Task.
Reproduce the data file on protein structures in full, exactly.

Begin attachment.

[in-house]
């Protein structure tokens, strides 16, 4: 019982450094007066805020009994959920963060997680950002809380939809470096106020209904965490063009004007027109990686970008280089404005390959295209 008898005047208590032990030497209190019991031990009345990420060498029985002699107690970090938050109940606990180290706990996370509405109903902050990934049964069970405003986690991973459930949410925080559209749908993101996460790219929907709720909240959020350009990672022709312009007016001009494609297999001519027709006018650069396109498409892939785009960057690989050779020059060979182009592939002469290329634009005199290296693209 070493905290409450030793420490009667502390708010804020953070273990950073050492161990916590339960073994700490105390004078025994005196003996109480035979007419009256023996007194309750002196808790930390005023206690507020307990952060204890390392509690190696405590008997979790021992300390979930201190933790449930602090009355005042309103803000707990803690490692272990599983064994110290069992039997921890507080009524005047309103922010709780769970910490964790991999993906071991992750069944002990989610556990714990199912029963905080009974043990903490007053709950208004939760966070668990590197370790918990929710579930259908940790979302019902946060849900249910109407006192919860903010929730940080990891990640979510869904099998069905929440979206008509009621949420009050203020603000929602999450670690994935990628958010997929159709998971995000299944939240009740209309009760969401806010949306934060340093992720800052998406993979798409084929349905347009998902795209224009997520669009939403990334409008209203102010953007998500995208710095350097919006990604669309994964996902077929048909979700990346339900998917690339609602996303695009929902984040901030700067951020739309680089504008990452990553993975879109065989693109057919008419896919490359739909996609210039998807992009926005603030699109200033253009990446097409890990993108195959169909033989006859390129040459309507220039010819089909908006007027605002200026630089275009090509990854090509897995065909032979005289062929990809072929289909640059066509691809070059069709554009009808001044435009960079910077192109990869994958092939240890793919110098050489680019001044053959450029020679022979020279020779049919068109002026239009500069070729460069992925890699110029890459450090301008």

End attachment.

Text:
[in-house]
């Protein structure tokens, strides 16, 4: 019982450094007066805020009994959920963060997680950002809380939809470096106020209904965490063009004007027109990686970008280089404005390959295209 008898005047208590032990030497209190019991031990009345990420060498029985002699107690970090938050109940606990180290706990996370509405109903902050990934049964069970405003986690991973459930949410925080559209749908993101996460790219929907709720909240959020350009990672022709312009007016001009494609297999001519027709006018650069396109498409892939785009960057690989050779020059060979182009592939002469290329634009005199290296693209 070493905290409450030793420490009667502390708010804020953070273990950073050492161990916590339960073994700490105390004078025994005196003996109480035979007419009256023996007194309750002196808790930390005023206690507020307990952060204890390392509690190696405590008997979790021992300390979930201190933790449930602090009355005042309103803000707990803690490692272990599983064994110290069992039997921890507080009524005047309103922010709780769970910490964790991999993906071991992750069944002990989610556990714990199912029963905080009974043990903490007053709950208004939760966070668990590197370790918990929710579930259908940790979302019902946060849900249910109407006192919860903010929730940080990891990640979510869904099998069905929440979206008509009621949420009050203020603000929602999450670690994935990628958010997929159709998971995000299944939240009740209309009760969401806010949306934060340093992720800052998406993979798409084929349905347009998902795209224009997520669009939403990334409008209203102010953007998500995208710095350097919006990604669309994964996902077929048909979700990346339900998917690339609602996303695009929902984040901030700067951020739309680089504008990452990553993975879109065989693109057919008419896919490359739909996609210039998807992009926005603030699109200033253009990446097409890990993108195959169909033989006859390129040459309507220039010819089909908006007027605002200026630089275009090509990854090509897995065909032979005289062929990809072929289909640059066509691809070059069709554009009808001044435009960079910077192109990869994958092939240890793919110098050489680019001044053959450029020679022979020279020779049919068109002026239009500069070729460069992925890699110029890459450090301008």